Wednesday, July 13, 2016

THE TROUBLE WITH HARRY - Alfred Hitchcock (1955)

Imagine a Disney movie directed by Alfred Hitchcock if you can, and you'll get a pretty good idea of how "The Trouble With Harry" comes off!

"The Trouble With Harry" is a dark comedy released in 1955! Alfred Hitchcock making a comedy like this is like The Three Stooges making a serious movie, it just doesn't work that well, for me anyway, but Alfred had a different opinion! In his interview with Francois Truffaut, Alfred stated that this was one of his favourite movies, a story that he thought was very funny, and though I will admit that I did get a few laughs at the beginning, it's actually quite droll, but then what else would you expect from the Master of Macabre! Alfred also said that he thought the movie was one big understatement, but that unto itself is an understatement!

 "The Trouble With Harry" is that he is dead, but that is not the real problem! "The Trouble With Harry" is also that it's 99 minutes long, when 30 minutes would have been just fine!

The countryside in the state of Vermont where "The Trouble With Harry" was shot is absolutely stunning and beautiful.......

.......As long as you like to watch guys hiking around with shovels!

Here's a trio of film and TV icons that's hard to beat, but that's just not enough to save this film! 
John (Bachelor Father) Forsythe, Jerry (The Beaver) Mathers, and Shirley MacLaine in her first film ever!

"The Trouble With Harry" is that it seems to go on forever and ever. Of course, all Alfred Hitchcock completionists should watch it, but for the rest of you, your life would be more productive spending some time in a "Frenzy" with "The Birds," or some "Psycho!"


TC said...

I thought it started off well, and there were some very funny scenes near the beginning, but it just ran out of steam before it was even halfway through.

Similarly, with Weekend at Bernie's, I started to get bored during the trailer for it, never mind the movie itself. "OK, OK, I get it. The guy is dead and they are trying to prop up the body to make it look like he's still alive. Enough, already."

Maybe the premise is just better suited to a skit or a half-hour sitcom episode than a full-length movie. It made for a very funny episode of Fawlty Towers.

EEGAH!! said...

My sentiments exactly TC! I really did like about the first 15 minutes, but after that, sorry Alfred, but it's pretty much a snooze fest!!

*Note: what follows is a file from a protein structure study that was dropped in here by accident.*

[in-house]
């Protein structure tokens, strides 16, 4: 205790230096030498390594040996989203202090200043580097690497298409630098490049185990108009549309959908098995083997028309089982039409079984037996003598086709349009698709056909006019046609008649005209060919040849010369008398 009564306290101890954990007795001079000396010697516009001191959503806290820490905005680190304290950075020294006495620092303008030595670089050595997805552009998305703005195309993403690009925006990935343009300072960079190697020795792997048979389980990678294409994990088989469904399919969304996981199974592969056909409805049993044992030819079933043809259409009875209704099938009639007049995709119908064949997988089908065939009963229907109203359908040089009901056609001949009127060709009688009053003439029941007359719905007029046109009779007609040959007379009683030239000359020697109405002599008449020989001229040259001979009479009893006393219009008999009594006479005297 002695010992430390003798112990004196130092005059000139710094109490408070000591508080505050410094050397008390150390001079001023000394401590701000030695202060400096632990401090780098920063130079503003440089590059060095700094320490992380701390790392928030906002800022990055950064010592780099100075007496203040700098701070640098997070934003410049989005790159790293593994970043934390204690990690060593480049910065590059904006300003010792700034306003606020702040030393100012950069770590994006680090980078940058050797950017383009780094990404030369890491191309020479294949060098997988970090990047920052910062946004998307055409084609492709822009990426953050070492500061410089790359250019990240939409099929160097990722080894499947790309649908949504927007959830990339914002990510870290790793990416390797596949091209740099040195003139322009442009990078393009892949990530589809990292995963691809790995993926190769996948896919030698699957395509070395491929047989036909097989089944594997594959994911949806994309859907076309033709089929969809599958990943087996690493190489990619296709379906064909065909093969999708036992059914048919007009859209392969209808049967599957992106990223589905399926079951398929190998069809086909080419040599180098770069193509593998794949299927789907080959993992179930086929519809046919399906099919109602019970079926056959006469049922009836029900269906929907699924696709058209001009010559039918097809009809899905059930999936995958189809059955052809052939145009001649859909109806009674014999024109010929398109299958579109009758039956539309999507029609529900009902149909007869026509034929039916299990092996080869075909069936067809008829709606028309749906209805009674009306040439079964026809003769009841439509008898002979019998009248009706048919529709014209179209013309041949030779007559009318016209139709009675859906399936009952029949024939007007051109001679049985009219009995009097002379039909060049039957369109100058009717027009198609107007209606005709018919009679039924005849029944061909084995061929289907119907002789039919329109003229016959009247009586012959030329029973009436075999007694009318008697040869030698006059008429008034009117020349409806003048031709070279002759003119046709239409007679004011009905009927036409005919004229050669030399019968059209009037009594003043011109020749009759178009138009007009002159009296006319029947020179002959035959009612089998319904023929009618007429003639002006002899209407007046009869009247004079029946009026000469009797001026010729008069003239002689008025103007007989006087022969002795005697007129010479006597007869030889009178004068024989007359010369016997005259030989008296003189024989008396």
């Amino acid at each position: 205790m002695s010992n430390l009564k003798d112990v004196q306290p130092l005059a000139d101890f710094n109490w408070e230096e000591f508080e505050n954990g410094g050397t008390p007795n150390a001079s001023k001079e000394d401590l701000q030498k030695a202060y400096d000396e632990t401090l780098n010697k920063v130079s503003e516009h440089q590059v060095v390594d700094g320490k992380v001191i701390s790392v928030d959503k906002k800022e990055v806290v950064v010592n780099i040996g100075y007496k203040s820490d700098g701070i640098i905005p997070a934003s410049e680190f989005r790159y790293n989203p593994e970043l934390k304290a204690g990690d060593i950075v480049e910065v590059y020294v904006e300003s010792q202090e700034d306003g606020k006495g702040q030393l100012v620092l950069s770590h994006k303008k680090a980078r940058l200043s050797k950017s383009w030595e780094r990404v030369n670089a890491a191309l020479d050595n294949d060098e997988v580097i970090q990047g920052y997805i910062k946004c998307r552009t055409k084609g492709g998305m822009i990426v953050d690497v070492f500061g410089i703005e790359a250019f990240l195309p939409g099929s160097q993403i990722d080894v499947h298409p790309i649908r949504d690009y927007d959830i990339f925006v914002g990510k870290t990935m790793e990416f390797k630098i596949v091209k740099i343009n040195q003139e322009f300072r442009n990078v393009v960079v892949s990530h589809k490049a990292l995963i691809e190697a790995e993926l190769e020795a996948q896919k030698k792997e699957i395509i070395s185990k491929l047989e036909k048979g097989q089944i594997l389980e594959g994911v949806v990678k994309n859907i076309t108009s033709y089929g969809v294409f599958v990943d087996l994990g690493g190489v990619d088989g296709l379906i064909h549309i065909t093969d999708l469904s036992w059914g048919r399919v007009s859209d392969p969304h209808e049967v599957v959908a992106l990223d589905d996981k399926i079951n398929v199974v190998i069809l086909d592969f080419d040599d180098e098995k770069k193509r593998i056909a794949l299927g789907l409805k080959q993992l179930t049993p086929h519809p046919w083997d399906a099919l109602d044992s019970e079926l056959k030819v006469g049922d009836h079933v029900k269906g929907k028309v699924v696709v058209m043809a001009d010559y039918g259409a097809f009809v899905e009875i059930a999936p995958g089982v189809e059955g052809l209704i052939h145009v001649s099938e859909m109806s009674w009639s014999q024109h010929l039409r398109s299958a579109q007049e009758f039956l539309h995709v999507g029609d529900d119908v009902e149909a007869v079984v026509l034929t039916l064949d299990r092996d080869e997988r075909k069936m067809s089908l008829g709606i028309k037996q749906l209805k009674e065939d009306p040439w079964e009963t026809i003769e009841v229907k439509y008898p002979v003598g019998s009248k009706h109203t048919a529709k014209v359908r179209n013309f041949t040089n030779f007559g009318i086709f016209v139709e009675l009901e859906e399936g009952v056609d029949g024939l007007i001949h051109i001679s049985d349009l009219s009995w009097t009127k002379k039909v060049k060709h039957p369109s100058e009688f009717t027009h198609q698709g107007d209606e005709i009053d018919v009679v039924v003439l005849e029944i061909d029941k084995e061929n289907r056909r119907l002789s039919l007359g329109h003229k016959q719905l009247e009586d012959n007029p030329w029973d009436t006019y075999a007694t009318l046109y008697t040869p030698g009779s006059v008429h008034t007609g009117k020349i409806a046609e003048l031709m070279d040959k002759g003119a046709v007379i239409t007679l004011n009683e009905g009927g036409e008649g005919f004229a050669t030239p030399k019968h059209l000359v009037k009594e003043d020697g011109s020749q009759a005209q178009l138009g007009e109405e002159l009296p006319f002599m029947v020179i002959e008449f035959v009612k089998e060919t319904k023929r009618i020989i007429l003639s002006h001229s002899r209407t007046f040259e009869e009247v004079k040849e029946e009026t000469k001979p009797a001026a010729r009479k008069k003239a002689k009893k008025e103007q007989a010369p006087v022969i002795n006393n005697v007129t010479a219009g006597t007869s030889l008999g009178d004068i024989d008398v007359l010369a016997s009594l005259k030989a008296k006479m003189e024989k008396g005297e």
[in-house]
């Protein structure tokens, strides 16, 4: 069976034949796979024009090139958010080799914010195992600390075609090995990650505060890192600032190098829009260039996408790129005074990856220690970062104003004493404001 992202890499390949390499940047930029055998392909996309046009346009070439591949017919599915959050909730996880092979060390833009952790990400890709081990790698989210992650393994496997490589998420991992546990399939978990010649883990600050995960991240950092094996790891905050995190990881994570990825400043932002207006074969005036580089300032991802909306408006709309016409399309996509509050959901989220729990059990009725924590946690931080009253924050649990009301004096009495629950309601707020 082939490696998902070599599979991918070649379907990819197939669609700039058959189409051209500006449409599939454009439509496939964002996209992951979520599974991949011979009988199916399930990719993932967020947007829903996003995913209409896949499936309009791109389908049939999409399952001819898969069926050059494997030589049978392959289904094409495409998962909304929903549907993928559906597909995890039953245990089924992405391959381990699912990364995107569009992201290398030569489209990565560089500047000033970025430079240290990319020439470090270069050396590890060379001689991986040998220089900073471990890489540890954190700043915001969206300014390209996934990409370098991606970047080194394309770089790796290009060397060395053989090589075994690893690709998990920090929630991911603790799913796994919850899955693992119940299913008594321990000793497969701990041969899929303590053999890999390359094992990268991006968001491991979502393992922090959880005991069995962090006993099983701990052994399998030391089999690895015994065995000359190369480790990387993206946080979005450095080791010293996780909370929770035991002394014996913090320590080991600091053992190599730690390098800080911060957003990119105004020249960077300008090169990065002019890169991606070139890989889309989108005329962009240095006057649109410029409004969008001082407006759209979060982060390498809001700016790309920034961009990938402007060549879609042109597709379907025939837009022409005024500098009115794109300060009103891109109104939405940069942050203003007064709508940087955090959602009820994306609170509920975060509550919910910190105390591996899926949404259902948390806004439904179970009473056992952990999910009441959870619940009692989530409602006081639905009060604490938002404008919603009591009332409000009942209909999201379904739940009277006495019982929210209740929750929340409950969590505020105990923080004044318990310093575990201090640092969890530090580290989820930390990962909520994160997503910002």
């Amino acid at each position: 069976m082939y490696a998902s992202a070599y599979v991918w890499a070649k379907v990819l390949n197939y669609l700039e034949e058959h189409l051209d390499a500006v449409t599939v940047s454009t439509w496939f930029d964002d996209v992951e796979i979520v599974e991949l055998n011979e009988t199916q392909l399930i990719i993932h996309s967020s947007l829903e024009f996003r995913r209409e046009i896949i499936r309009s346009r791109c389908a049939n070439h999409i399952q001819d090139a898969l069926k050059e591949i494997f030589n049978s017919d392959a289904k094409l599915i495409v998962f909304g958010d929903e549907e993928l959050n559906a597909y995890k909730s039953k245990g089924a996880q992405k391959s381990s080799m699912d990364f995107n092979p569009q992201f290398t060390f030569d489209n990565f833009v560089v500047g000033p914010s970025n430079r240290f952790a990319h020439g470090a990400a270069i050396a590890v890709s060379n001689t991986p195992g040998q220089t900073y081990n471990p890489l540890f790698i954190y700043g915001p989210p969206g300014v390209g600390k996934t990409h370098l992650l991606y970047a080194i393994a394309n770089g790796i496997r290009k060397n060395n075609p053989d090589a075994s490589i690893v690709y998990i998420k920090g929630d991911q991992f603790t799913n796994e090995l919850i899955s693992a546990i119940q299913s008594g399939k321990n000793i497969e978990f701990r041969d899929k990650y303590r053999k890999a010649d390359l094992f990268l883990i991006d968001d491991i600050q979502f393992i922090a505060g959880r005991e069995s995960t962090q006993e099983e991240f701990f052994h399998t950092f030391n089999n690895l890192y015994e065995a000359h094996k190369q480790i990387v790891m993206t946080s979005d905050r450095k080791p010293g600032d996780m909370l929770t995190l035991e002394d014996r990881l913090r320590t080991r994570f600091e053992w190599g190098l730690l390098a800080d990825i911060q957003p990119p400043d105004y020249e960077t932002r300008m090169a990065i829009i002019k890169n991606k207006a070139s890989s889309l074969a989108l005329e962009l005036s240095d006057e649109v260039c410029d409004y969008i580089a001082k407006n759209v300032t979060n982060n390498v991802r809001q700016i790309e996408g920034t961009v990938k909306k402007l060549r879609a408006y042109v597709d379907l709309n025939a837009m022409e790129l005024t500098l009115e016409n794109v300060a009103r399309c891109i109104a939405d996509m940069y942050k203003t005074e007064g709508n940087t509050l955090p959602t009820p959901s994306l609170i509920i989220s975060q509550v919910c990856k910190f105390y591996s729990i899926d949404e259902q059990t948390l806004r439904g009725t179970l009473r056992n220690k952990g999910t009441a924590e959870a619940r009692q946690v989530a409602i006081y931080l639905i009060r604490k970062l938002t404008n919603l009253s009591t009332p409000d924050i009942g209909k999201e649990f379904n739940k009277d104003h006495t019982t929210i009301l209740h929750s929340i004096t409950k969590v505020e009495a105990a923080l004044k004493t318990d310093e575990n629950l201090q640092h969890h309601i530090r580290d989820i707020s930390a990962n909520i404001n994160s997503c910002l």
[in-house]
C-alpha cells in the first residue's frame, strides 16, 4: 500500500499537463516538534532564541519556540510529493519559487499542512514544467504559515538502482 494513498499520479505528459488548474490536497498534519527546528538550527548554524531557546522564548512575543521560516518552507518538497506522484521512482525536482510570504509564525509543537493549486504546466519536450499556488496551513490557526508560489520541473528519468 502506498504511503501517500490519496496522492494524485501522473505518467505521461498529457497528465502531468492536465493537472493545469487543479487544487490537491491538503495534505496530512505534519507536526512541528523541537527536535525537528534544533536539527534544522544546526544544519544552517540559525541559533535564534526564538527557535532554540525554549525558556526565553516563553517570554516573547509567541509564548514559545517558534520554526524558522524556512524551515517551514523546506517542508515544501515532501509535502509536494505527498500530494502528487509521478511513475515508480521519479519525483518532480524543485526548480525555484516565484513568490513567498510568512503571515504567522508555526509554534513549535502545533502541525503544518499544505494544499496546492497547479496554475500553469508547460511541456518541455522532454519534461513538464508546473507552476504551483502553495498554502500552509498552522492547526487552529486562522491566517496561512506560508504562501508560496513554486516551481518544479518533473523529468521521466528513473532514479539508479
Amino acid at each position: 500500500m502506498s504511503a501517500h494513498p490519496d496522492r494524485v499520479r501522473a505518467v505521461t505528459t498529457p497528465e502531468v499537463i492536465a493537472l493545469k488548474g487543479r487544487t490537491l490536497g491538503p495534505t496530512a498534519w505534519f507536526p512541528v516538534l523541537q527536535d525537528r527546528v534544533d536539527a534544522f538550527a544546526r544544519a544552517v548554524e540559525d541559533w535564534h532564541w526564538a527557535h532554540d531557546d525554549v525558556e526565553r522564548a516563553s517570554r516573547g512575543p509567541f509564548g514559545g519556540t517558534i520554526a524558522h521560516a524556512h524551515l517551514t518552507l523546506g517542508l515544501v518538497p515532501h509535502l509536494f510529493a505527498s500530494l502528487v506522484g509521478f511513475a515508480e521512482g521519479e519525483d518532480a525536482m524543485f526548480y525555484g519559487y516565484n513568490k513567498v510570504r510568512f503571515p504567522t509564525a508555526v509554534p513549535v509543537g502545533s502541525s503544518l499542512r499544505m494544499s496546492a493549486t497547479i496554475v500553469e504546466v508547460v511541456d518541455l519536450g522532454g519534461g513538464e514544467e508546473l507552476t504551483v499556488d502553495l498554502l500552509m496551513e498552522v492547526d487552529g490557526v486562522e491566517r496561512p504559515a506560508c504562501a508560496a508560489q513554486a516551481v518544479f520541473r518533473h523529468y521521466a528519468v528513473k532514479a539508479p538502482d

Grant said...

I've only seen it once, but judging by that one time, in some ways I agree. And I'd like to be more sentimental about it, being Shirley MacLaine's first film.
One problem I have isn't actually the movie's fault at all. I feel like the only one who complains about this, but that idea of a comedy about people being stuck a dead body has really been milked by SITCOMS, that much more than other comedies. Even I like a few of them here and there, like that famous FAWLTY TOWERS episode, but not that many. So when you watch a story like this, you almost have to remind yourself that it came BEFORE all those sitcom episodes.

TC said...

Unfortunately, when something gets copied or parodied a lot, it's easy to forget that the original WAS original. Karloff as Frankenstein's monster, Lugosi as Dracula, Brando as the Godfather, John Wayne in Westerns, Humphrey Bogart in gangster movies, etc.

Kids watching an old Frankenstein or Dracula movie might even laugh, because it reminds them of Count Chocula or The Munsters.

Robert Heinlein once complained that later science fiction writers borrowed so many ideas from E.E. "Doc" Smith that younger readers would think that Smith's stuff was full of cliches. He pointed out that the concepts were new when Smith wrote his space operas.

Some people might even think that Daredevil and the X-Men borrowed from the Ninja Turtles, or that the Fantastic Four was based on The Incredibles, when it was really more like the other way around.

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